Next, it has a complex puzzle. Why did cholera fell some and spare others, exempting poor people who might be thought to be the most likely victims but killing, say, a lady in comfortable Hampstead? Why did it arrive so suddenly, then depart with equally bewildering speed? With the tests and technologies we have at our disposal today, these conundrums might not have felt so daunting. But in 1854, with even a modest investigative instrument like the stethoscope only two years into its commercial availability, they must have seemed frightful indeed.

Third, it has a compelling detective. John Snow is a fascinating figure, with the appreciation for precise systems that have come to define modern science but also a quirky, hands-on approach to research that is impossible to imagine from today’s scientists. (He tested ether’s effects on human subjects using himself.)  His collaborator Whitehead, a curate St. Luke’s Church, was a generous and gregarious fellow with an intimate knowledge of Soho’s residents and a love for discussions of ideas. It would be inaccurate in many regards to describe the two as a medical Holmes and Watson, but one could fairly say that their partnership offered a similar, and similarly appealing, kind of balance. Whitehead could be said to be the heart to Snow’s head, the conversation that balanced the charting.

Fourth, of course, Johnson’s story has an absolutely riveting setting. The London of the period generally, and the Soho of the period specifically, were mesmerizing in their color, their character, their contrasts. 

Last but not least, the main narrative of The Ghost Map has a hopeful ending, at least partially. (As the book notes and the cholera outbreak after the Haiti earthquake, among other news items, reminds us, deadly disease remains very much a fact of life today.) As happens in most great mystery stories, order was restored to the stricken community. The strategies John Snow proposed—to clean up the sewage problem, and therefore purify the water supply—weren’t adopted fast or broadly enough to prevent another outbreak. But his theories were sufficiently persuasive to lead authorities to remove the handle of the pump at Broad Street only a week after the outbreak began, and to prompt what would become the vast London sewer construction work of the 1860s. The city began to grow cleaner and less odorous; the Thames began to heal, changing back from a stinking open sewer to something resembling a river again. The scourge of disease abated slightly, thanks not just to Snow’s cholera discovery but also to the introduction of germ theory, anesthetics, and antiseptics. The London that closed out the 19th century was just as colorful and contradictory as its mid-century ancestor, but it was—slightly but noticeably—less lethal.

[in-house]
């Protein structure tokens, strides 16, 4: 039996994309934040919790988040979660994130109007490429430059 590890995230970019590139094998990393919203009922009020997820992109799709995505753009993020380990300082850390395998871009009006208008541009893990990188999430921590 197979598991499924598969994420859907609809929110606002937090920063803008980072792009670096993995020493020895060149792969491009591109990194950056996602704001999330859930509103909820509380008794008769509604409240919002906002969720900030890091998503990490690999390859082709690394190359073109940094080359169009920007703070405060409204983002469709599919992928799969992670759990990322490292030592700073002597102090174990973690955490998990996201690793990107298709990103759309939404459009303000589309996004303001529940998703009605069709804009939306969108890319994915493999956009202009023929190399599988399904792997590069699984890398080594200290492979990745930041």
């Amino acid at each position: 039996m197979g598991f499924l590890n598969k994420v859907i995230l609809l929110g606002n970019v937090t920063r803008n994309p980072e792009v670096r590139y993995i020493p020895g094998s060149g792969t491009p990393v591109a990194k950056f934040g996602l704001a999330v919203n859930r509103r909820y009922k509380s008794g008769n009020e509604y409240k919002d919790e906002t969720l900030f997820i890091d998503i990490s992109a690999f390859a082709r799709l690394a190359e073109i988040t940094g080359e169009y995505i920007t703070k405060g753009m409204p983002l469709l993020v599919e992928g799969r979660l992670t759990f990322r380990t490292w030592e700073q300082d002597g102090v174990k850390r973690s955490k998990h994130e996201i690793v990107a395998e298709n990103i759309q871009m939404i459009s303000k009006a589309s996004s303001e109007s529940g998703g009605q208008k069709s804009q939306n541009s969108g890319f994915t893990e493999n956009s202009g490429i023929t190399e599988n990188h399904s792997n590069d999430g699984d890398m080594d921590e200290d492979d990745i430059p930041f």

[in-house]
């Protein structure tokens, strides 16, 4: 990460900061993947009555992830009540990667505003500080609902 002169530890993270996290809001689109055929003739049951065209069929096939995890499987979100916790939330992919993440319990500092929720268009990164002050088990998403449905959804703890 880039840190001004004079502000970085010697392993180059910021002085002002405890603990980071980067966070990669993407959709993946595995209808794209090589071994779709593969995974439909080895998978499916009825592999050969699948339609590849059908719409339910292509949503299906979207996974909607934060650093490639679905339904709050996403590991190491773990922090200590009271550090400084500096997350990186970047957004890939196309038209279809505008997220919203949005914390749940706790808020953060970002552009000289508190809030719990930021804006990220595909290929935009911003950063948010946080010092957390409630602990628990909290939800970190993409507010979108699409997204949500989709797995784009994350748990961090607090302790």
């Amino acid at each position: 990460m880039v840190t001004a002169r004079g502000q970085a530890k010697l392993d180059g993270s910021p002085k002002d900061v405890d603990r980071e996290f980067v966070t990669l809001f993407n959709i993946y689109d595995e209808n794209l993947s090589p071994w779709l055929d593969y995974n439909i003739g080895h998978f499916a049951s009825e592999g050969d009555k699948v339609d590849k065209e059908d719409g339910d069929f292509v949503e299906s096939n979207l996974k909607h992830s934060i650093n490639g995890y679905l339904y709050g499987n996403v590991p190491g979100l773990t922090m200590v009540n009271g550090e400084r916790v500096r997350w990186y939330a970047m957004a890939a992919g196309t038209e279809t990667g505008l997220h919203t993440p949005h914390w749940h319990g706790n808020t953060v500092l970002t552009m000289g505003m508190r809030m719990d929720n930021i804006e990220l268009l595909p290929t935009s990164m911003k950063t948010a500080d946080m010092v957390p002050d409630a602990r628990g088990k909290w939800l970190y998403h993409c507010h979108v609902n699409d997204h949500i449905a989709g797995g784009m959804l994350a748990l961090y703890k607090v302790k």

The Ghost Map, that is, works not just as science but as human story, not just as analysis but as narrative. If you want a riveting mystery set right in the chronological and geographical heart of the Victorian era, you can’t do better than start here. Johnson’s other books—including The Invention of Air, Where Good Ideas Come From, and this fall’s Future Perfect—are excellent as well, and I’m looking forward to Johnson’s PBS series How We Got to Now, which airs in Fall 2014. I gather that one segment will explain how we “got to” clean drinking water, giving John Snow the chance to appear on an invention beyond his wildest, semi-etherized dreams. < Suzanne Fox is the editor of Society Nineteen. Her books include Home Life: A Journey of Rooms and Recollections (Simon & Schuster). A resident of Vero Beach, FL, she writes for Publishers Weekly among other publications and teaches frequently on book structure, creativity, and literature. For more on Suzanne’s work, visit her website here.